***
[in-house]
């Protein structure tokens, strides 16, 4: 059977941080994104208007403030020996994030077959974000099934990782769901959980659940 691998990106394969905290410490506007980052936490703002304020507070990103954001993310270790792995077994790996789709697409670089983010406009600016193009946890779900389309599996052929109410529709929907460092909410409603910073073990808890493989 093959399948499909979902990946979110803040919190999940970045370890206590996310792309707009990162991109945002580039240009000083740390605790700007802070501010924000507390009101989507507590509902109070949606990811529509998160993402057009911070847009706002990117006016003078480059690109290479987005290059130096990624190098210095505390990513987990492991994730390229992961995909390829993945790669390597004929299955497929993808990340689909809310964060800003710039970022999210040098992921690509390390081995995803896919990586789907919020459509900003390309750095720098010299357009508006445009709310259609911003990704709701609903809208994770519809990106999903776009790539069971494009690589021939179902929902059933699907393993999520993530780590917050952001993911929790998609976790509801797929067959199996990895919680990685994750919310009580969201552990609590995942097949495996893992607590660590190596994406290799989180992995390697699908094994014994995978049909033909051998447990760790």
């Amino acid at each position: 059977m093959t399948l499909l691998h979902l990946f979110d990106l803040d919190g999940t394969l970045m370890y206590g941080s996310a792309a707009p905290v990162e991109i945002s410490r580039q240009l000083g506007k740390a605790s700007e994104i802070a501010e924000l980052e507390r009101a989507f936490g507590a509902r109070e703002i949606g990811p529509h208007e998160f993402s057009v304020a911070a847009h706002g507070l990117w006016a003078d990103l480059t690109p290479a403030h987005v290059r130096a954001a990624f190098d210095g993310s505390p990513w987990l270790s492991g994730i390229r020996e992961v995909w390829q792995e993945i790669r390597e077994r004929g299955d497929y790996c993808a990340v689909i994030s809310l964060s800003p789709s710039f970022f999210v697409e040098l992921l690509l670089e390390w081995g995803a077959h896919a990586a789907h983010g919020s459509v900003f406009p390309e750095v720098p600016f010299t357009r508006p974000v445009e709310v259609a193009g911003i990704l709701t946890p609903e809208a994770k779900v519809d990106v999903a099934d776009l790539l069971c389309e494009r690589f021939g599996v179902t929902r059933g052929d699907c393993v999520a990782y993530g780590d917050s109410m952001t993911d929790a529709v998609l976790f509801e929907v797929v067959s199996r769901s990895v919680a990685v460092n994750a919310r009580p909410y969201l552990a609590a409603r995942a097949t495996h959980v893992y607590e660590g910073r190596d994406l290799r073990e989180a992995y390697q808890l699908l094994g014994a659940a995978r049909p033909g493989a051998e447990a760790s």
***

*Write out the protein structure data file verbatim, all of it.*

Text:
[in-house]
């Protein structure tokens, strides 16, 4: 059977941080994104208007403030020996994030077959974000099934990782769901959980659940 691998990106394969905290410490506007980052936490703002304020507070990103954001993310270790792995077994790996789709697409670089983010406009600016193009946890779900389309599996052929109410529709929907460092909410409603910073073990808890493989 093959399948499909979902990946979110803040919190999940970045370890206590996310792309707009990162991109945002580039240009000083740390605790700007802070501010924000507390009101989507507590509902109070949606990811529509998160993402057009911070847009706002990117006016003078480059690109290479987005290059130096990624190098210095505390990513987990492991994730390229992961995909390829993945790669390597004929299955497929993808990340689909809310964060800003710039970022999210040098992921690509390390081995995803896919990586789907919020459509900003390309750095720098010299357009508006445009709310259609911003990704709701609903809208994770519809990106999903776009790539069971494009690589021939179902929902059933699907393993999520993530780590917050952001993911929790998609976790509801797929067959199996990895919680990685994750919310009580969201552990609590995942097949495996893992607590660590190596994406290799989180992995390697699908094994014994995978049909033909051998447990760790």
């Amino acid at each position: 059977m093959t399948l499909l691998h979902l990946f979110d990106l803040d919190g999940t394969l970045m370890y206590g941080s996310a792309a707009p905290v990162e991109i945002s410490r580039q240009l000083g506007k740390a605790s700007e994104i802070a501010e924000l980052e507390r009101a989507f936490g507590a509902r109070e703002i949606g990811p529509h208007e998160f993402s057009v304020a911070a847009h706002g507070l990117w006016a003078d990103l480059t690109p290479a403030h987005v290059r130096a954001a990624f190098d210095g993310s505390p990513w987990l270790s492991g994730i390229r020996e992961v995909w390829q792995e993945i790669r390597e077994r004929g299955d497929y790996c993808a990340v689909i994030s809310l964060s800003p789709s710039f970022f999210v697409e040098l992921l690509l670089e390390w081995g995803a077959h896919a990586a789907h983010g919020s459509v900003f406009p390309e750095v720098p600016f010299t357009r508006p974000v445009e709310v259609a193009g911003i990704l709701t946890p609903e809208a994770k779900v519809d990106v999903a099934d776009l790539l069971c389309e494009r690589f021939g599996v179902t929902r059933g052929d699907c393993v999520a990782y993530g780590d917050s109410m952001t993911d929790a529709v998609l976790f509801e929907v797929v067959s199996r769901s990895v919680a990685v460092n994750a919310r009580p909410y969201l552990a609590a409603r995942a097949t495996h959980v893992y607590e660590g910073r190596d994406l290799r073990e989180a992995y390697q808890l699908l094994g014994a659940a995978r049909p033909g493989a051998e447990a760790s």